Campaigners who want to reform the UK’s Computer Misuse Act (CMA) of 1990 to protect cyber security researchers and analysts from the threat of being prosecuted for doing their jobs have an important new backer in the form of cyber professional accreditation and assurance body Crest International.
The CyberUp campaign argues that the CMA, which turns 33 this year, is laughably out of date and does not properly reflect the evolution of the cyber security profession over the past three decades.
The group’s main concern is that the wording of the law, in particular the concept of “unauthorised access” to a program or data held on a computer.
Since defensive security activity frequently entails scanning, interrogating and accessing computer systems, the campaign says a prosecutor could successfully argue that a cyber professional breaks the law when they use common and accepted defensive techniques in their work.
“Crest has supported and admired the efforts of the CyberUp Campaign since its inception, so it is great to make this support official,” said Rob Dartnall, chair of Crest’s UK Council.
“The Computer Misuse Act is out of date and its view of security testing and threat intelligence is not fit for today’s increasingly digitised world with ever growing and more sophisticated cyber threats.
“In 2021, CyberUp secured a comprehensive review of the act, so it is now important for industry in the UK to collaborate to ensure substantial reform happens. We will be working with the campaign to help engage industry and drive forward successful reform.”
A spokesperson for the CyberUp campaign said: “The CyberUp Campaign is delighted to have Crest International on board as a supporter.
“We are very much looking forward to working with Crest and its members in the UK to ensure the reform of the Computer Misuse Act. The UK is on the precipice of a historic change in our cyber crime laws. Help from organisations like Crest is essential if we are to make sure this once-in-a-generation opportunity does not go to waste.”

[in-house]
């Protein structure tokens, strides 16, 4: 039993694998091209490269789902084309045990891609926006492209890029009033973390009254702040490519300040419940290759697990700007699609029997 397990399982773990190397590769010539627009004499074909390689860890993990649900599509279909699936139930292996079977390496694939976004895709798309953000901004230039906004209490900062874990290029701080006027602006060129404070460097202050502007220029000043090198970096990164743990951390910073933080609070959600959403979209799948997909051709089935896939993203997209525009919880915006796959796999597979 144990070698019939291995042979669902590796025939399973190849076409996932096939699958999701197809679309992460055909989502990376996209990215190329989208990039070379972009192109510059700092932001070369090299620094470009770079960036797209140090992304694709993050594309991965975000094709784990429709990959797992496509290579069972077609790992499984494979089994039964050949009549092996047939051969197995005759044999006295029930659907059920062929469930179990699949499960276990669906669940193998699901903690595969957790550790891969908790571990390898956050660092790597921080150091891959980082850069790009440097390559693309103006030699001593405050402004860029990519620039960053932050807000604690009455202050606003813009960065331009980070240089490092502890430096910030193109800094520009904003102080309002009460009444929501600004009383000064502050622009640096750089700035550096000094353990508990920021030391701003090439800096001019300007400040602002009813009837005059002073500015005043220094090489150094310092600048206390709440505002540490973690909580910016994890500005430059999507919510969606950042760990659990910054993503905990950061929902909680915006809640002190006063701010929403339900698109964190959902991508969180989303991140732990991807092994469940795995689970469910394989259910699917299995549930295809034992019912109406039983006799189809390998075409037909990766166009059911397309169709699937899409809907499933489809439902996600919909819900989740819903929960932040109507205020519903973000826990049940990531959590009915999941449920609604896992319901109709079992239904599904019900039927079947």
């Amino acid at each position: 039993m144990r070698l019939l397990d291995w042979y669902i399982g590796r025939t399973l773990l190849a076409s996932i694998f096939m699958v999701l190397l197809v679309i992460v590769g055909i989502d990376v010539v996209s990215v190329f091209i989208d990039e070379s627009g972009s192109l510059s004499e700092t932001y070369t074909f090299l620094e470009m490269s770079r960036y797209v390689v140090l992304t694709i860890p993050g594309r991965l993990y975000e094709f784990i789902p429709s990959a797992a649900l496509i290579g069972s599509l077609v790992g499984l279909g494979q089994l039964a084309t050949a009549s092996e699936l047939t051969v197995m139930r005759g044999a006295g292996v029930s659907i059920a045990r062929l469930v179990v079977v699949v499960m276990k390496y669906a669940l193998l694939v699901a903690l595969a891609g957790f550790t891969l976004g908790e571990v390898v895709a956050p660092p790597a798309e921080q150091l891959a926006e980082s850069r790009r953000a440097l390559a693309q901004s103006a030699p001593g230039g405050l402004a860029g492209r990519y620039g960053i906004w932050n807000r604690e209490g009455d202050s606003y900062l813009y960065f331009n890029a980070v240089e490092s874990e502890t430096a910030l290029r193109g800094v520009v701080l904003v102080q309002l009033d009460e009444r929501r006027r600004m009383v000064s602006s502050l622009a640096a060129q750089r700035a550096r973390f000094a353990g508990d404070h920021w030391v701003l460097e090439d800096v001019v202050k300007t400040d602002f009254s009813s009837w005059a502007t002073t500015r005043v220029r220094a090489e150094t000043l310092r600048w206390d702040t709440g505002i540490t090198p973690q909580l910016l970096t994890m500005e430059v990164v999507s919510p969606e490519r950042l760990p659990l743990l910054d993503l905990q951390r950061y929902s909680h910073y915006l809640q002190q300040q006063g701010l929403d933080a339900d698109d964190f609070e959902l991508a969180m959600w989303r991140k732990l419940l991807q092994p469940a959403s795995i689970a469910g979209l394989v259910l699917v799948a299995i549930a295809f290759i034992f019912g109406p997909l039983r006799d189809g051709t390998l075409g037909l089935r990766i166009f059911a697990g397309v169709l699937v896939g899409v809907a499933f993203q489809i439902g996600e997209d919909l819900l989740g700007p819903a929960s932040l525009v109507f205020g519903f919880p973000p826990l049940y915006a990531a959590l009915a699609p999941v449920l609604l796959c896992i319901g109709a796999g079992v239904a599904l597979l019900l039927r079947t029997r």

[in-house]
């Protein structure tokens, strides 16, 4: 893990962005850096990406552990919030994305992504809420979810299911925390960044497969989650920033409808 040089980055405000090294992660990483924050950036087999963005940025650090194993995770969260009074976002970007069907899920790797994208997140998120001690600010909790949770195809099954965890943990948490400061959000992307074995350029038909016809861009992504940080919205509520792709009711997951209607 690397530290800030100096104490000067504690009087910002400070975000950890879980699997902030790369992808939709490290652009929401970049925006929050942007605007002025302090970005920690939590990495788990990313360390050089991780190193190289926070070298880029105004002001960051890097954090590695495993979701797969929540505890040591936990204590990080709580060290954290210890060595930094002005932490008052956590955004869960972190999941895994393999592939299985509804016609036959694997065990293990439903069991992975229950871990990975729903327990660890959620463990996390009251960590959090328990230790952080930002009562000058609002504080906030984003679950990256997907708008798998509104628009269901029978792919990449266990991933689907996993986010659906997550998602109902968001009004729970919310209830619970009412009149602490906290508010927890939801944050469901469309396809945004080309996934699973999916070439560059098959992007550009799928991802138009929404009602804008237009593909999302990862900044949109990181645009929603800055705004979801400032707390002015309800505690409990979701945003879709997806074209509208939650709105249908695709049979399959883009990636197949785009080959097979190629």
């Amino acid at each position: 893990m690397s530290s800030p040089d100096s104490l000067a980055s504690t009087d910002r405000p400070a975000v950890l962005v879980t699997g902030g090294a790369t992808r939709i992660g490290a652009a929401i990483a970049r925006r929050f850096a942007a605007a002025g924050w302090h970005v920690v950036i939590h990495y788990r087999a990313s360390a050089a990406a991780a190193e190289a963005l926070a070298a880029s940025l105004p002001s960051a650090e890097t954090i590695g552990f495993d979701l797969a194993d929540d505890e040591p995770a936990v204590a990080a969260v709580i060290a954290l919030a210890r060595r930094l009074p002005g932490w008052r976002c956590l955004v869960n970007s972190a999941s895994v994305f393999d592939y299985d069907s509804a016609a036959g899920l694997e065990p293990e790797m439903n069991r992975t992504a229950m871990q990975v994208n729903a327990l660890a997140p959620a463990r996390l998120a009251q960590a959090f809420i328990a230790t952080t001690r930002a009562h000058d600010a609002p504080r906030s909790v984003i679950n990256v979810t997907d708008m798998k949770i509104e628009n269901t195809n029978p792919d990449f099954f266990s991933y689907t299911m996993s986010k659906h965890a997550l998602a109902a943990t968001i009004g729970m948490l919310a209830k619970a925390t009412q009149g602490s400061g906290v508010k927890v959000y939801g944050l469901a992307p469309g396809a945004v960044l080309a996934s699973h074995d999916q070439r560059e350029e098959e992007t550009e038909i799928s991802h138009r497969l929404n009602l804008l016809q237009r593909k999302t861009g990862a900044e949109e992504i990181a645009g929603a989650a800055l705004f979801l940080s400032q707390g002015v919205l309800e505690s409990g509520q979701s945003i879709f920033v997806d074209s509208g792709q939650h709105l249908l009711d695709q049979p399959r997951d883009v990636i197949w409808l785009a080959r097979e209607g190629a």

An August 2022 report produced by the CyberUp campaign set out to reassure policymakers that reform would not open up a “Wild West” of cyber vigilantism.
The report categorises cyber activities into acts that cause no or limited harm but deliver benefit, acts that cause harm and deliver benefit, acts that cause no harm and deliver no benefit, and acts that cause harm and deliver no benefit.
In the first category, CyberUp proposed the government make a total of 13 activities defensible in law – the use of application programming interface (API) keys, banner grabbing, the use of beacons, the implementation of firewalls and network access controls, the use of honeypots, the use of open directory listings, passive intelligence gathering, port scanning, the use of sandboxes or tarpits, taking down servers or botnets, sink-holing, web scraping, and malware analysis.
Activities likely to fit the final category, which would remain indefensible in law, could include hacking back, conducting distributed denial-of-service attacks, the use of malware and ransomware, malicious “socially undesirable” acts, the validation of exploits or proof of a failed security boundary, and breaking into systems deemed part of critical national infrastructure.
The report also highlighted some grey areas, particularly around activity described as active defence, which can include actions such as infiltrating the networks or systems of threat actors, verifying passive-detected vulnerabilities, exploiting vulnerabilities, credential stuffing, neutralising suspicious or malicious assets, active intel gathering, the use of botnets, and active investigation and forensic analysis.
The campaign’s work continues.